It's too early to jump to any conclusions about talks with the Taliban, for the following reasons:
- It's not exactly new. NATO forces and the Afghan government have already been trying to get Taliban commanders to defect to the government side. In some cases, such as Mullah Abdul Salaam, they've been successful. These defections couldn't happen if there were no quiet talks happening already.
- Which part of the Taliban are we talking about? Certainly, the Taliban as a movement is vulnerable to a divide-and-conquer strategy. Many of the ambitious clan leaders who have joined the Taliban might drop the mask of revolutionary Sunni doctrine if they get a far better offer. The core of the movement, the doctrinal purists that coalesced around Mullah Muhammed Omar, are a much tougher sell. So, too, would be Gulbuddin Hekmatyar's Hezb-i-Islami, which seems to believe firmly and sincerely that it will always have more clout as a foil to the Karzai regime than as its ally.
- Is the Taliban interested in peace talks? Given their recent successes, Taliban commanders are much less likely to negotiate seriously. However, they might come to the negotiating table simply to be intransigent, and in the process, humiliate the Karzai government. We need to be wary of replaying the worst days of Vietnam War-era talks with the intransigent North Vietnamese government.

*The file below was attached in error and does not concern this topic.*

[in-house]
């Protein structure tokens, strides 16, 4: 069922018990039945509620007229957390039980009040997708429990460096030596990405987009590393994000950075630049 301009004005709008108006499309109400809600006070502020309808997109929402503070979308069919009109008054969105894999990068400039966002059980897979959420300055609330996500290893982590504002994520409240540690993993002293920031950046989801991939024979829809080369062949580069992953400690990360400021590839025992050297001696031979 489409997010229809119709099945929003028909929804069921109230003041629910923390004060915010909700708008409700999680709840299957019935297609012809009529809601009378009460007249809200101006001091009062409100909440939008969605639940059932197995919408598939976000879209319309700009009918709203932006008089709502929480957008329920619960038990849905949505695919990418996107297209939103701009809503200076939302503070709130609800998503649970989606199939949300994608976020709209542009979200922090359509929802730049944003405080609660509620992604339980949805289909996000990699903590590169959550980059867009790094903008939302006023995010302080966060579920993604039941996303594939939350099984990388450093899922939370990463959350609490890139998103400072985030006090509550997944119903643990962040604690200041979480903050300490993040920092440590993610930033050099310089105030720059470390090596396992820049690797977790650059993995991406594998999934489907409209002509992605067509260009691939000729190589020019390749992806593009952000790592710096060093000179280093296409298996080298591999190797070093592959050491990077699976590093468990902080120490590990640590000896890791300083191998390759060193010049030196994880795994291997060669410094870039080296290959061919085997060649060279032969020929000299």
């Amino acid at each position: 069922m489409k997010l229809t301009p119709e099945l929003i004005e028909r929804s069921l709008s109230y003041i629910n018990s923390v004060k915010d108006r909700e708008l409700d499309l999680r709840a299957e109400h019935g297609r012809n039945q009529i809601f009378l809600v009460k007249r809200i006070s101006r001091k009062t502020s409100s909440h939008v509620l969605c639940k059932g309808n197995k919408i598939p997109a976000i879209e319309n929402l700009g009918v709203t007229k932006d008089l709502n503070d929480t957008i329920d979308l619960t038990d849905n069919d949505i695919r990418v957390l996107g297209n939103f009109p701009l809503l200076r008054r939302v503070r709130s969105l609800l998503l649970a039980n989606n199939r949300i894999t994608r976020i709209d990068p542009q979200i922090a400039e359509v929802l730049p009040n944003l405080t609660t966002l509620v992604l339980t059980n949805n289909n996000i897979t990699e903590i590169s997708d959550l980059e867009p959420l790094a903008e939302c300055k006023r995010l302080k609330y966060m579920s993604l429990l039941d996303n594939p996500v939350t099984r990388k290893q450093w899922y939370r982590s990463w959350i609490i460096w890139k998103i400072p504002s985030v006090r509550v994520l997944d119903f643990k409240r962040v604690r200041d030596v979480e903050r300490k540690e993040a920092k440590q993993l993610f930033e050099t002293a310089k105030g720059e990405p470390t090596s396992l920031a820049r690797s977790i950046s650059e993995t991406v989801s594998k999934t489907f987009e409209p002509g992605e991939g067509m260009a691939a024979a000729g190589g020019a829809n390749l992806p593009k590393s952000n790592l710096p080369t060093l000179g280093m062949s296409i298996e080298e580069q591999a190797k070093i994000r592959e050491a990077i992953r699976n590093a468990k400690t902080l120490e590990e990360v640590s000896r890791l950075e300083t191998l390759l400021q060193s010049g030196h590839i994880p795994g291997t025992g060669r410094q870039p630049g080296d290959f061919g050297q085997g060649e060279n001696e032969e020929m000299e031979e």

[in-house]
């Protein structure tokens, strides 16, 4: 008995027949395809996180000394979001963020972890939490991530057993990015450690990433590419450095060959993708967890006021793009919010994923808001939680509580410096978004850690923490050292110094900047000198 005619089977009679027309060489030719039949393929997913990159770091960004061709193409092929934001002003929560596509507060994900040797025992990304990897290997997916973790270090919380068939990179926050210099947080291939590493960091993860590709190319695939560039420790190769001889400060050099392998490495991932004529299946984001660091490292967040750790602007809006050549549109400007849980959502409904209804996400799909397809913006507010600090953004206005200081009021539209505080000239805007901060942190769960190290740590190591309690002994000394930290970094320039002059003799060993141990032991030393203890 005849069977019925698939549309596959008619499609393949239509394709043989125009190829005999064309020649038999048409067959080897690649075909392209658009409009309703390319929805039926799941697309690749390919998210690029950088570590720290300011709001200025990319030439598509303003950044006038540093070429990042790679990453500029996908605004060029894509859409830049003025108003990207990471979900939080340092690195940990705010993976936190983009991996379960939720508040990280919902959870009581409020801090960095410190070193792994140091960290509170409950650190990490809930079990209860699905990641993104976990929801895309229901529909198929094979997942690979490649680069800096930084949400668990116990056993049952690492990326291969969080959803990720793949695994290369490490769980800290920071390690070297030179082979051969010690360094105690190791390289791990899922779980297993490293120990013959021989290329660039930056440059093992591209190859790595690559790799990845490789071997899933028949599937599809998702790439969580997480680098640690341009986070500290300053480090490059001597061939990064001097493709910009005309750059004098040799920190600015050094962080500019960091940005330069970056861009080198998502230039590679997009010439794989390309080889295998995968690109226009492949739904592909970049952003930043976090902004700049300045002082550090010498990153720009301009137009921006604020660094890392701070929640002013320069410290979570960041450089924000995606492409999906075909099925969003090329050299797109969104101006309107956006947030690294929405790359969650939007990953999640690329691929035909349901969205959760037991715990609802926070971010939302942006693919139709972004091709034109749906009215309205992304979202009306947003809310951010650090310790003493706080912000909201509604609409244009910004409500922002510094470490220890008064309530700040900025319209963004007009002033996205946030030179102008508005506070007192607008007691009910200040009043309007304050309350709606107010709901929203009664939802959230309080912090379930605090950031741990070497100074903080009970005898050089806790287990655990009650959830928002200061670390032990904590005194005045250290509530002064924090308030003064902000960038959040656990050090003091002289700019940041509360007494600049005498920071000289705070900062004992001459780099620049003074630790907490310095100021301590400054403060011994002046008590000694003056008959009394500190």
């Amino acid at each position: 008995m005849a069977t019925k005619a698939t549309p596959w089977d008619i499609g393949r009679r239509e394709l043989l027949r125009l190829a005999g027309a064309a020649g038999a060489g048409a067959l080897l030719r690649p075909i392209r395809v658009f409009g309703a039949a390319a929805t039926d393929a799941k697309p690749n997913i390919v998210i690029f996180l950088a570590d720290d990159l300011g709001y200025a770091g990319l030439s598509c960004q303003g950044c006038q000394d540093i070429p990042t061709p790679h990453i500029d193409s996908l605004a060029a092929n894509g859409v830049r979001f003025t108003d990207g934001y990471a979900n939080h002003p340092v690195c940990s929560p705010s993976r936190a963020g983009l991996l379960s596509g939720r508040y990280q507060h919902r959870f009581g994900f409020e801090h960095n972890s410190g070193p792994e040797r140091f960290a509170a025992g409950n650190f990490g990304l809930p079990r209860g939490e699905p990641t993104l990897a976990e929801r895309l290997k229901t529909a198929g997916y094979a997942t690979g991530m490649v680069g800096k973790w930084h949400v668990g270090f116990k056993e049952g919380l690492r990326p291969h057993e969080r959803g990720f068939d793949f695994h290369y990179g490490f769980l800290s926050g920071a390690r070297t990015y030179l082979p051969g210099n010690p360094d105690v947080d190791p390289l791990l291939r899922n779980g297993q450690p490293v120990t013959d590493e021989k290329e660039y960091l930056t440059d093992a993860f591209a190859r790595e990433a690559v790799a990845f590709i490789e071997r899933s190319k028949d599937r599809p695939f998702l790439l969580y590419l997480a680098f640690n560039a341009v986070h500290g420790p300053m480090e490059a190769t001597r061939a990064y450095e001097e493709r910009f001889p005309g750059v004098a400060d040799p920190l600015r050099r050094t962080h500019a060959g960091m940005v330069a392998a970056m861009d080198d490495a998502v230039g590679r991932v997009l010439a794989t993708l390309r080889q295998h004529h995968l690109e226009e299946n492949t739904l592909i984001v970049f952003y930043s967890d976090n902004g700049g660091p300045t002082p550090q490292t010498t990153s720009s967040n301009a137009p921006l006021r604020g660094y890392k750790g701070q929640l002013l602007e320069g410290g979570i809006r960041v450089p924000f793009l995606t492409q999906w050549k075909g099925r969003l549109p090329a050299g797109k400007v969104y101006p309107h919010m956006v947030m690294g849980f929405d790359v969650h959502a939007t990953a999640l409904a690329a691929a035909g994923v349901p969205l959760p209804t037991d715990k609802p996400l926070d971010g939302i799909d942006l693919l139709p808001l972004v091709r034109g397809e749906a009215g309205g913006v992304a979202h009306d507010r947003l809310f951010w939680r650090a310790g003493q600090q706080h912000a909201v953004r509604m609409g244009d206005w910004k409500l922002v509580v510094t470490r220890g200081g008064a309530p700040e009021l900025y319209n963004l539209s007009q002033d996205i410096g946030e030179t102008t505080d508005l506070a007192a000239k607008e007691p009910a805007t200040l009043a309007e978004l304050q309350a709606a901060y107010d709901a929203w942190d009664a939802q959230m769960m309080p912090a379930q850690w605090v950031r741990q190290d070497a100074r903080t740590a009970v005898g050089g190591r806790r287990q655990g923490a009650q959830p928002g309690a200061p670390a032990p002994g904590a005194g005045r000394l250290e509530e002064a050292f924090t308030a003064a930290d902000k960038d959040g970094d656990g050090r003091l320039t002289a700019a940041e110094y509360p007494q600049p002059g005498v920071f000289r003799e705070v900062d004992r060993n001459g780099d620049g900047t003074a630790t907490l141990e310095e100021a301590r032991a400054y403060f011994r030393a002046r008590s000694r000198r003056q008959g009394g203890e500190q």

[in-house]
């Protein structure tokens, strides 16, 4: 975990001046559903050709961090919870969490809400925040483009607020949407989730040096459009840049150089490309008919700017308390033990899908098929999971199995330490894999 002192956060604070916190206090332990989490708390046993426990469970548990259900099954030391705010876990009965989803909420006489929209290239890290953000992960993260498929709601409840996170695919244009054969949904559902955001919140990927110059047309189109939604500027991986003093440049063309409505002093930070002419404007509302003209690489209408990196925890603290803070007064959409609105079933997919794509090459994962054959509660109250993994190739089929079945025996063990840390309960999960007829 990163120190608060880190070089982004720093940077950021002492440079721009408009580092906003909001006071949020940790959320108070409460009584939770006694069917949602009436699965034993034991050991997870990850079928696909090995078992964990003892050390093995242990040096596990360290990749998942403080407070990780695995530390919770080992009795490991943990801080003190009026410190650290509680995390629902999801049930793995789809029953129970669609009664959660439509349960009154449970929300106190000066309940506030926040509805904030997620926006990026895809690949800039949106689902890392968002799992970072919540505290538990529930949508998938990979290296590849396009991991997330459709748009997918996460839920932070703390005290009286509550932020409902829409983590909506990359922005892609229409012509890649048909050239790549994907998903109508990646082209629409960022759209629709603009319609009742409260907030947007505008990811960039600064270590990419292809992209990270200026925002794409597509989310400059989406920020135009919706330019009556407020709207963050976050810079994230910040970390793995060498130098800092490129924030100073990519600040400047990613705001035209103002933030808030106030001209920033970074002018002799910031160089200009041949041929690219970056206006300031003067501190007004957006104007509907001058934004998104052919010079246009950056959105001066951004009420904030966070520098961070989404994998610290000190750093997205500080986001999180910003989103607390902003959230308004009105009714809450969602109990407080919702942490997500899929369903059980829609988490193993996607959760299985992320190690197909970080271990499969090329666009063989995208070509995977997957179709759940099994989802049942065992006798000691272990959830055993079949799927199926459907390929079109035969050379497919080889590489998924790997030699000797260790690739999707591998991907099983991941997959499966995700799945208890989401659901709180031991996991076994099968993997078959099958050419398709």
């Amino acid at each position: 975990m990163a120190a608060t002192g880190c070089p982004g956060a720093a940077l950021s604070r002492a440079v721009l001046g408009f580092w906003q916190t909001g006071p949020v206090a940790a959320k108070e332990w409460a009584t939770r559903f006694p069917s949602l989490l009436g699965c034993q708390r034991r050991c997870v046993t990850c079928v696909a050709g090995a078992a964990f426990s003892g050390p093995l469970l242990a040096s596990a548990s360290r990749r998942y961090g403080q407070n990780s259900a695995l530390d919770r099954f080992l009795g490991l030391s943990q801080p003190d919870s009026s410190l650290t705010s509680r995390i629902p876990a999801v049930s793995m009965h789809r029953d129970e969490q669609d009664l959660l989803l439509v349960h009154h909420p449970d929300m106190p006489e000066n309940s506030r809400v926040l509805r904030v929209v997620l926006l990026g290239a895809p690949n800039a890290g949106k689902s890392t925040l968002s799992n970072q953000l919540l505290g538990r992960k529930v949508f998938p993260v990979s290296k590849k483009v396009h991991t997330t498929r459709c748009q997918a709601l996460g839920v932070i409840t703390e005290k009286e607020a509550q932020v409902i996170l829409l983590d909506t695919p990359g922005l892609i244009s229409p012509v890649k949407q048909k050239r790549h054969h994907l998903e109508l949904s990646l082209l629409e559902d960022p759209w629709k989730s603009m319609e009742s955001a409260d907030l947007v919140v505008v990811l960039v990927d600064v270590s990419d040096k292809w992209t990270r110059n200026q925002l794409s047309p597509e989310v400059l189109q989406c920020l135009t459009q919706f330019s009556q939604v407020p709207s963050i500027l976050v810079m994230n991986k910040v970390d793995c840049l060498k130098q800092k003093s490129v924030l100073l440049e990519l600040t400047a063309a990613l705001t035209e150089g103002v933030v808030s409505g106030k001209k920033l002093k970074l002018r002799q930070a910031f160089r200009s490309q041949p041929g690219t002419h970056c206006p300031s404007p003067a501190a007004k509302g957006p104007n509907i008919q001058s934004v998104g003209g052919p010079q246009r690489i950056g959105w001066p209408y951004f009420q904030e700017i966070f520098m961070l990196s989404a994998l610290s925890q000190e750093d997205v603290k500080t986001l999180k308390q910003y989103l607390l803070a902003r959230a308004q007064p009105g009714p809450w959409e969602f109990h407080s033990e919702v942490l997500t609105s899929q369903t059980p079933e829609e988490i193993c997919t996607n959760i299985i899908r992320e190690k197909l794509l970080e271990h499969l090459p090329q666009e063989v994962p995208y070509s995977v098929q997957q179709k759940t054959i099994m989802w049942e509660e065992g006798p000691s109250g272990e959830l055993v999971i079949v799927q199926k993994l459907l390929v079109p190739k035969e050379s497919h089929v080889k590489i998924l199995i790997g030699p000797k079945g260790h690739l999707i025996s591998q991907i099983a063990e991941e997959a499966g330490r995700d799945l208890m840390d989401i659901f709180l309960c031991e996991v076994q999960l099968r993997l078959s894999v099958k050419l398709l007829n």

- What's the Afghan government's interest? Getting the Taliban, in part or in its entirety, to the negotiating table is a means to an end. But what does the Afghan government want from the Taliban? It's hard to believe that Karzai's brother was trying to get the Taliban to surrender. The real topics under discussion might be as prosaic as prisoner exchanges, or as ambitious as a temporary cease-fire.
- What's the US and NATO interest? And does it gibe with what the Afghan government wants?
I don't want to sound like a complete party-pooper. The offer of negotiations is important, if for no other reason than to give potential defectors an easier time of quitting the Taliban. However, I'd hate to see expectations get too high, if negotiators spend the first few months arguing over the shape of the table.